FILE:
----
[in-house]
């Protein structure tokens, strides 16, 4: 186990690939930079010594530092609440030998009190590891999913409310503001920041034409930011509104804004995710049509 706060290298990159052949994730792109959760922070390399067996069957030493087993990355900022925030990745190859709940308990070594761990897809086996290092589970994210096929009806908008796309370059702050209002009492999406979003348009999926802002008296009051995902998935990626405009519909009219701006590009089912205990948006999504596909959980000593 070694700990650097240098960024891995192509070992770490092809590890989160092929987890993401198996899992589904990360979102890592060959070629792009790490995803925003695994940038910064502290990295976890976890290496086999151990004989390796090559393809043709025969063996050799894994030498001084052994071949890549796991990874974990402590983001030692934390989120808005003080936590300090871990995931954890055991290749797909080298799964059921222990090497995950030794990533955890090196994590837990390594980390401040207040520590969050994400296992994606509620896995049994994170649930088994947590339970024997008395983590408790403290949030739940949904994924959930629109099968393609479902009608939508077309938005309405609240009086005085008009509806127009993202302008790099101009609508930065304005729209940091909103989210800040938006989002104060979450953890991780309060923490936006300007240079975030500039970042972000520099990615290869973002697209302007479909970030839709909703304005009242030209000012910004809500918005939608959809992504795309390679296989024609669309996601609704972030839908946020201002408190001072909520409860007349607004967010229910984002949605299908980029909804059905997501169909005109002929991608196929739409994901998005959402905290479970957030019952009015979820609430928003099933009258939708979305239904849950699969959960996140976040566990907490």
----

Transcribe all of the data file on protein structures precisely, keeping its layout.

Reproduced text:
[in-house]
């Protein structure tokens, strides 16, 4: 186990690939930079010594530092609440030998009190590891999913409310503001920041034409930011509104804004995710049509 706060290298990159052949994730792109959760922070390399067996069957030493087993990355900022925030990745190859709940308990070594761990897809086996290092589970994210096929009806908008796309370059702050209002009492999406979003348009999926802002008296009051995902998935990626405009519909009219701006590009089912205990948006999504596909959980000593 070694700990650097240098960024891995192509070992770490092809590890989160092929987890993401198996899992589904990360979102890592060959070629792009790490995803925003695994940038910064502290990295976890976890290496086999151990004989390796090559393809043709025969063996050799894994030498001084052994071949890549796991990874974990402590983001030692934390989120808005003080936590300090871990995931954890055991290749797909080298799964059921222990090497995950030794990533955890090196994590837990390594980390401040207040520590969050994400296992994606509620896995049994994170649930088994947590339970024997008395983590408790403290949030739940949904994924959930629109099968393609479902009608939508077309938005309405609240009086005085008009509806127009993202302008790099101009609508930065304005729209940091909103989210800040938006989002104060979450953890991780309060923490936006300007240079975030500039970042972000520099990615290869973002697209302007479909970030839709909703304005009242030209000012910004809500918005939608959809992504795309390679296989024609669309996601609704972030839908946020201002408190001072909520409860007349607004967010229910984002949605299908980029909804059905997501169909005109002929991608196929739409994901998005959402905290479970957030019952009015979820609430928003099933009258939708979305239904849950699969959960996140976040566990907490």